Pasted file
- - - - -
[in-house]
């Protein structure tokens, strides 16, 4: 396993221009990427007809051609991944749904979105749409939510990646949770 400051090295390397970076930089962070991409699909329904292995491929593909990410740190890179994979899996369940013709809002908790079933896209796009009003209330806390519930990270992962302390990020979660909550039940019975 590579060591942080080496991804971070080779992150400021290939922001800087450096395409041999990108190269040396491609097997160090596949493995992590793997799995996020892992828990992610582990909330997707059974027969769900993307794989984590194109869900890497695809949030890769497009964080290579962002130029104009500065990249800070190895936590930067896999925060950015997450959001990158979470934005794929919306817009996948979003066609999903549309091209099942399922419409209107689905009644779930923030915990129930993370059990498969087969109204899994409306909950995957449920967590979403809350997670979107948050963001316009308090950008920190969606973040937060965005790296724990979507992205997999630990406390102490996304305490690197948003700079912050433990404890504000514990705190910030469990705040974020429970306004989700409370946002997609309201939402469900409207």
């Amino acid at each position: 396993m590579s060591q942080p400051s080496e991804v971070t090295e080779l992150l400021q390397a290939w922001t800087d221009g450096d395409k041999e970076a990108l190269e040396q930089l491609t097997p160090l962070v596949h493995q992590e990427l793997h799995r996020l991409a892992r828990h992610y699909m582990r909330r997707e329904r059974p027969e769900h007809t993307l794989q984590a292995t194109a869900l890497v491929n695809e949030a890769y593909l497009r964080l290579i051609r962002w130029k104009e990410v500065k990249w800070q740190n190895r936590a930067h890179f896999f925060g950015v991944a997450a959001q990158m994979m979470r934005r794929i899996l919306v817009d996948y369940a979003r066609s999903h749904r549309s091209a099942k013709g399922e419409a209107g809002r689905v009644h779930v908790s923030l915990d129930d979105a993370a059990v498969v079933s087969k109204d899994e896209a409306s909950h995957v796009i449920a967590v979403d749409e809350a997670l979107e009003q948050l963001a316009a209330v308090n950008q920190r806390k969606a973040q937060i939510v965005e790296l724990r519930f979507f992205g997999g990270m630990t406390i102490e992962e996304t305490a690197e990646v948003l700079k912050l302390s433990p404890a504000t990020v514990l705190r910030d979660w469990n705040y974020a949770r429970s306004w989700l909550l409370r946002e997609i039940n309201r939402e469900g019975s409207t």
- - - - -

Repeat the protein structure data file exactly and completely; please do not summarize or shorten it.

[in-house]
């Protein structure tokens, strides 16, 4: 396993221009990427007809051609991944749904979105749409939510990646949770 400051090295390397970076930089962070991409699909329904292995491929593909990410740190890179994979899996369940013709809002908790079933896209796009009003209330806390519930990270992962302390990020979660909550039940019975 590579060591942080080496991804971070080779992150400021290939922001800087450096395409041999990108190269040396491609097997160090596949493995992590793997799995996020892992828990992610582990909330997707059974027969769900993307794989984590194109869900890497695809949030890769497009964080290579962002130029104009500065990249800070190895936590930067896999925060950015997450959001990158979470934005794929919306817009996948979003066609999903549309091209099942399922419409209107689905009644779930923030915990129930993370059990498969087969109204899994409306909950995957449920967590979403809350997670979107948050963001316009308090950008920190969606973040937060965005790296724990979507992205997999630990406390102490996304305490690197948003700079912050433990404890504000514990705190910030469990705040974020429970306004989700409370946002997609309201939402469900409207």
């Amino acid at each position: 396993m590579s060591q942080p400051s080496e991804v971070t090295e080779l992150l400021q390397a290939w922001t800087d221009g450096d395409k041999e970076a990108l190269e040396q930089l491609t097997p160090l962070v596949h493995q992590e990427l793997h799995r996020l991409a892992r828990h992610y699909m582990r909330r997707e329904r059974p027969e769900h007809t993307l794989q984590a292995t194109a869900l890497v491929n695809e949030a890769y593909l497009r964080l290579i051609r962002w130029k104009e990410v500065k990249w800070q740190n190895r936590a930067h890179f896999f925060g950015v991944a997450a959001q990158m994979m979470r934005r794929i899996l919306v817009d996948y369940a979003r066609s999903h749904r549309s091209a099942k013709g399922e419409a209107g809002r689905v009644h779930v908790s923030l915990d129930d979105a993370a059990v498969v079933s087969k109204d899994e896209a409306s909950h995957v796009i449920a967590v979403d749409e809350a997670l979107e009003q948050l963001a316009a209330v308090n950008q920190r806390k969606a973040q937060i939510v965005e790296l724990r519930f979507f992205g997999g990270m630990t406390i102490e992962e996304t305490a690197e990646v948003l700079k912050l302390s433990p404890a504000t990020v514990l705190r910030d979660w469990n705040y974020a949770r429970s306004w989700l909550l409370r946002e997609i039940n309201r939402e469900g019975s409207t």